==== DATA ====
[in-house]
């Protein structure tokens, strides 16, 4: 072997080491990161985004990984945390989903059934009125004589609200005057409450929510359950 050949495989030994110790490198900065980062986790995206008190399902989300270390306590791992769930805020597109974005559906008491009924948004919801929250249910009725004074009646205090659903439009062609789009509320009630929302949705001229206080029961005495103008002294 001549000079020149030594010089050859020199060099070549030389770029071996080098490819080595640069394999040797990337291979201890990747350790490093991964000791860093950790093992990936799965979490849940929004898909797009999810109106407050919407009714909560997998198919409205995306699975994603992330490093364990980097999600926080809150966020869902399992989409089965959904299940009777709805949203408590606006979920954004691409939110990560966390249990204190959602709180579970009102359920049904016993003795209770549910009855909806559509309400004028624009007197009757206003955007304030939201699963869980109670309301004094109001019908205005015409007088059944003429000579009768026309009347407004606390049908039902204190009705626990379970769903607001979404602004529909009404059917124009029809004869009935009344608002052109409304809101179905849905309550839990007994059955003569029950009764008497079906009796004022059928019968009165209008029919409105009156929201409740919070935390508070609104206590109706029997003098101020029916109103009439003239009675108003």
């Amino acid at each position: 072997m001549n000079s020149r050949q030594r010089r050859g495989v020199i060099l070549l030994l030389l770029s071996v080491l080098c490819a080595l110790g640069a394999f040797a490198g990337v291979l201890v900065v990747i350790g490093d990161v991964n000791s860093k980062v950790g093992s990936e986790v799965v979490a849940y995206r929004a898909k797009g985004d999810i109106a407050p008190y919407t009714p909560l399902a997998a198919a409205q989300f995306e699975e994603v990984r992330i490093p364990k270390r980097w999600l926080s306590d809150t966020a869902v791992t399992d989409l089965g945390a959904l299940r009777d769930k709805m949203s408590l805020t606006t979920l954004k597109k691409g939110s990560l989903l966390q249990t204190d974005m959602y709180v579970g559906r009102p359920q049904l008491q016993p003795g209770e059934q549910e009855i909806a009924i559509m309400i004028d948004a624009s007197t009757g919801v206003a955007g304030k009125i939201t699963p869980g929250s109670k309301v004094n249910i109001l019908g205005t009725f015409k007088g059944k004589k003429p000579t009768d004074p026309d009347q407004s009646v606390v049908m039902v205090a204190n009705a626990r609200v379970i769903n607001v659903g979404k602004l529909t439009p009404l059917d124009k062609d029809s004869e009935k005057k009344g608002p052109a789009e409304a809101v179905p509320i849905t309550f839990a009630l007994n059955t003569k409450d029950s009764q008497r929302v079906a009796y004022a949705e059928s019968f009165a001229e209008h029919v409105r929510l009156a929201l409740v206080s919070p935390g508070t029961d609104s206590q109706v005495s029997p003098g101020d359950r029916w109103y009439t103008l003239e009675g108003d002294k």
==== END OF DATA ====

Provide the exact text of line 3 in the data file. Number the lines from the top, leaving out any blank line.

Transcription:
């Amino acid at each position: 072997m001549n000079s020149r050949q030594r010089r050859g495989v020199i060099l070549l030994l030389l770029s071996v080491l080098c490819a080595l110790g640069a394999f040797a490198g990337v291979l201890v900065v990747i350790g490093d990161v991964n000791s860093k980062v950790g093992s990936e986790v799965v979490a849940y995206r929004a898909k797009g985004d999810i109106a407050p008190y919407t009714p909560l399902a997998a198919a409205q989300f995306e699975e994603v990984r992330i490093p364990k270390r980097w999600l926080s306590d809150t966020a869902v791992t399992d989409l089965g945390a959904l299940r009777d769930k709805m949203s408590l805020t606006t979920l954004k597109k691409g939110s990560l989903l966390q249990t204190d974005m959602y709180v579970g559906r009102p359920q049904l008491q016993p003795g209770e059934q549910e009855i909806a009924i559509m309400i004028d948004a624009s007197t009757g919801v206003a955007g304030k009125i939201t699963p869980g929250s109670k309301v004094n249910i109001l019908g205005t009725f015409k007088g059944k004589k003429p000579t009768d004074p026309d009347q407004s009646v606390v049908m039902v205090a204190n009705a626990r609200v379970i769903n607001v659903g979404k602004l529909t439009p009404l059917d124009k062609d029809s004869e009935k005057k009344g608002p052109a789009e409304a809101v179905p509320i849905t309550f839990a009630l007994n059955t003569k409450d029950s009764q008497r929302v079906a009796y004022a949705e059928s019968f009165a001229e209008h029919v409105r929510l009156a929201l409740v206080s919070p935390g508070t029961d609104s206590q109706v005495s029997p003098g101020d359950r029916w109103y009439t103008l003239e009675g108003d002294k």